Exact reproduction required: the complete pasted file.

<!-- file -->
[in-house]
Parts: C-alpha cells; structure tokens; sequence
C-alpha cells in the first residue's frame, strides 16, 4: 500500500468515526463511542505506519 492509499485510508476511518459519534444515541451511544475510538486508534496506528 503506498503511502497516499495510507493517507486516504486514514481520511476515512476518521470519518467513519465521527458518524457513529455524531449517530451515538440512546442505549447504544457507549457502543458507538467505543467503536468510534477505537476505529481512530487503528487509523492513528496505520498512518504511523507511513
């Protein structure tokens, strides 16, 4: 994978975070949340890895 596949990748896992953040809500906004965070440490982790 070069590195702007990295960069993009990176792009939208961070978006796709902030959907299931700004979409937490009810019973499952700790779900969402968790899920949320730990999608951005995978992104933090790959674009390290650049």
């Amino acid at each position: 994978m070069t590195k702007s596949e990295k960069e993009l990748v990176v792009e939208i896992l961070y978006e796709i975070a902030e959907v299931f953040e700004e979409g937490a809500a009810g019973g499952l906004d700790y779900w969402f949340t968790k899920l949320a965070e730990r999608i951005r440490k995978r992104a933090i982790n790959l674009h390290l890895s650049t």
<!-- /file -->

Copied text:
[in-house]
Parts: C-alpha cells; structure tokens; sequence
C-alpha cells in the first residue's frame, strides 16, 4: 500500500468515526463511542505506519 492509499485510508476511518459519534444515541451511544475510538486508534496506528 503506498503511502497516499495510507493517507486516504486514514481520511476515512476518521470519518467513519465521527458518524457513529455524531449517530451515538440512546442505549447504544457507549457502543458507538467505543467503536468510534477505537476505529481512530487503528487509523492513528496505520498512518504511523507511513
């Protein structure tokens, strides 16, 4: 994978975070949340890895 596949990748896992953040809500906004965070440490982790 070069590195702007990295960069993009990176792009939208961070978006796709902030959907299931700004979409937490009810019973499952700790779900969402968790899920949320730990999608951005995978992104933090790959674009390290650049």
């Amino acid at each position: 994978m070069t590195k702007s596949e990295k960069e993009l990748v990176v792009e939208i896992l961070y978006e796709i975070a902030e959907v299931f953040e700004e979409g937490a809500a009810g019973g499952l906004d700790y779900w969402f949340t968790k899920l949320a965070e730990r999608i951005r440490k995978r992104a933090i982790n790959l674009h390290l890895s650049t």